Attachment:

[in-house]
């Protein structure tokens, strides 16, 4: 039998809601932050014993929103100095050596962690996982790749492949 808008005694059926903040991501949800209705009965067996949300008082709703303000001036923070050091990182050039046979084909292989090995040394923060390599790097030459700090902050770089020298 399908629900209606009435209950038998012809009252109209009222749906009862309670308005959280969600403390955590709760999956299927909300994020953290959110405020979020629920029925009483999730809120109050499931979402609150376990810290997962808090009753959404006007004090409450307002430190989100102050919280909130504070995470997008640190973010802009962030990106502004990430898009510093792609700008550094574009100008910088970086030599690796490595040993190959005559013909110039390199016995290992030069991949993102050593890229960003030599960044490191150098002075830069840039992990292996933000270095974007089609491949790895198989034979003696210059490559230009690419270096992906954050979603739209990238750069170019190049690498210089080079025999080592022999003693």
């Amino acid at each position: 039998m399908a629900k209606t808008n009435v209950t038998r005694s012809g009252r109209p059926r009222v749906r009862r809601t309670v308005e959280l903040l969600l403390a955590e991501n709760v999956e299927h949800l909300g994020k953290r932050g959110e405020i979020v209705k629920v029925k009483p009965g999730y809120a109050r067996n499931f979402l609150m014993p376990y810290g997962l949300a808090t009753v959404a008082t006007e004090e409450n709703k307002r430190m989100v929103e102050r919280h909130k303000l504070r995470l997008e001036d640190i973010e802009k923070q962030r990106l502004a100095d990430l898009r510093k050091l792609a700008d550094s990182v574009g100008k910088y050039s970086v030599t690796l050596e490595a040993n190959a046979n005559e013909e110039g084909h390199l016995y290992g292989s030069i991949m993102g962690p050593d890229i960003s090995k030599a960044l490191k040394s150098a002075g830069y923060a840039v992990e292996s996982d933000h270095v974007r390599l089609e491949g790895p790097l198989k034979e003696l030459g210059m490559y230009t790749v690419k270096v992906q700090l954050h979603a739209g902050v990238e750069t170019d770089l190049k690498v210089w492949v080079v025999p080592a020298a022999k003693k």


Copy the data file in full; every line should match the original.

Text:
[in-house]
């Protein structure tokens, strides 16, 4: 039998809601932050014993929103100095050596962690996982790749492949 808008005694059926903040991501949800209705009965067996949300008082709703303000001036923070050091990182050039046979084909292989090995040394923060390599790097030459700090902050770089020298 399908629900209606009435209950038998012809009252109209009222749906009862309670308005959280969600403390955590709760999956299927909300994020953290959110405020979020629920029925009483999730809120109050499931979402609150376990810290997962808090009753959404006007004090409450307002430190989100102050919280909130504070995470997008640190973010802009962030990106502004990430898009510093792609700008550094574009100008910088970086030599690796490595040993190959005559013909110039390199016995290992030069991949993102050593890229960003030599960044490191150098002075830069840039992990292996933000270095974007089609491949790895198989034979003696210059490559230009690419270096992906954050979603739209990238750069170019190049690498210089080079025999080592022999003693």
């Amino acid at each position: 039998m399908a629900k209606t808008n009435v209950t038998r005694s012809g009252r109209p059926r009222v749906r009862r809601t309670v308005e959280l903040l969600l403390a955590e991501n709760v999956e299927h949800l909300g994020k953290r932050g959110e405020i979020v209705k629920v029925k009483p009965g999730y809120a109050r067996n499931f979402l609150m014993p376990y810290g997962l949300a808090t009753v959404a008082t006007e004090e409450n709703k307002r430190m989100v929103e102050r919280h909130k303000l504070r995470l997008e001036d640190i973010e802009k923070q962030r990106l502004a100095d990430l898009r510093k050091l792609a700008d550094s990182v574009g100008k910088y050039s970086v030599t690796l050596e490595a040993n190959a046979n005559e013909e110039g084909h390199l016995y290992g292989s030069i991949m993102g962690p050593d890229i960003s090995k030599a960044l490191k040394s150098a002075g830069y923060a840039v992990e292996s996982d933000h270095v974007r390599l089609e491949g790895p790097l198989k034979e003696l030459g210059m490559y230009t790749v690419k270096v992906q700090l954050h979603a739209g902050v990238e750069t170019d770089l190049k690498v210089w492949v080079v025999p080592a020298a022999k003693k």